Metal attenuating therapies in neurodegenerative disease
Mot, A. I., Wedd, A. G., Sinclair, L., Brown, D. R., Collins, S. J. and Brazier, M. W., 2011. Metal attenuating therapies in neurodegenerative disease. Expert Review of Neurotherapeutics, 11 (12), pp. 1717-1745.
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The clinical and pathological spectrum of neurodegenerative diseases is diverse, although common to many of these disorders is the accumulation of misfolded proteins, with oxidative stress thought to be an important contributing mechanism to neuronal damage. As a corollary, transition metal ion dyshomeostasis appears to play a key pathogenic role in a number of these maladies, including the most common of neurodegenerative diseases. In this review, studies spanning a wide variety of neurodegenerative disorders are presented with their involvement of transition metals compared and contrasted, including more detailed treatise in relation to Alzheimer's disease, Parkinson's disease and prion diseases. For each of these diseases, a discussion of the evolving scientific rationale for the development of therapies aimed at ameliorating the detrimental effects of transition metal dysregulation, including results from various human trials, is then provided.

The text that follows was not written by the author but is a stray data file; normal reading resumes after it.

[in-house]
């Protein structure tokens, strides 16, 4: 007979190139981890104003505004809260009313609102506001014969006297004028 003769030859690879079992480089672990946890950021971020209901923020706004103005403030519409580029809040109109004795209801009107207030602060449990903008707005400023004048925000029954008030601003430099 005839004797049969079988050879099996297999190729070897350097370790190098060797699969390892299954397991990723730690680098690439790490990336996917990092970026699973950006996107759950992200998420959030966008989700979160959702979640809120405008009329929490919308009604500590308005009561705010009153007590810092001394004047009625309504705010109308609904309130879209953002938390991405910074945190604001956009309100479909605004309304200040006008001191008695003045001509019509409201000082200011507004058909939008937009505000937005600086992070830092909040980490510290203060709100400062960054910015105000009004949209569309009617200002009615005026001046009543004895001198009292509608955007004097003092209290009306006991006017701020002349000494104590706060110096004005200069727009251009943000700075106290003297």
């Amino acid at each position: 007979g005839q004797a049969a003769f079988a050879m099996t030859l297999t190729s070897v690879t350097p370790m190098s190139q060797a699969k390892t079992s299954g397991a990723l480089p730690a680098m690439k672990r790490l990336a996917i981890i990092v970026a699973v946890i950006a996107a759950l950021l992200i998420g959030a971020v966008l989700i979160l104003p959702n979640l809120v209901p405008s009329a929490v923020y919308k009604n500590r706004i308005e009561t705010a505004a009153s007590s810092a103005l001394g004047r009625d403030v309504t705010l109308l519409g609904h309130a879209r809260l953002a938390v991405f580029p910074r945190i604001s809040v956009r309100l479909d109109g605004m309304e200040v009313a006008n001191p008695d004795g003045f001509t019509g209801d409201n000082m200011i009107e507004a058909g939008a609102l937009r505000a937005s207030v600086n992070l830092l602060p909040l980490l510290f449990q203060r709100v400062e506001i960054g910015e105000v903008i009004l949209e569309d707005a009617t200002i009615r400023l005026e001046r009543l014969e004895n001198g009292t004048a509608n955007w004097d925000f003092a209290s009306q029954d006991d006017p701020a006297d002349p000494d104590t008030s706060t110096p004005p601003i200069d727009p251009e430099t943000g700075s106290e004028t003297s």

|Creators||Mot, A. I., Wedd, A. G., Sinclair, L., Brown, D. R., Collins, S. J. and Brazier, M. W.|
|Uncontrolled Keywords||clioquinol, prion, pbt2, chelator, copper, parkinson's disease, alzheimer's disease, manganese, oxidative stress, amyloid, brain, hydroxyl radical, mpac|
|Departments||Faculty of Science > Biology & Biochemistry|
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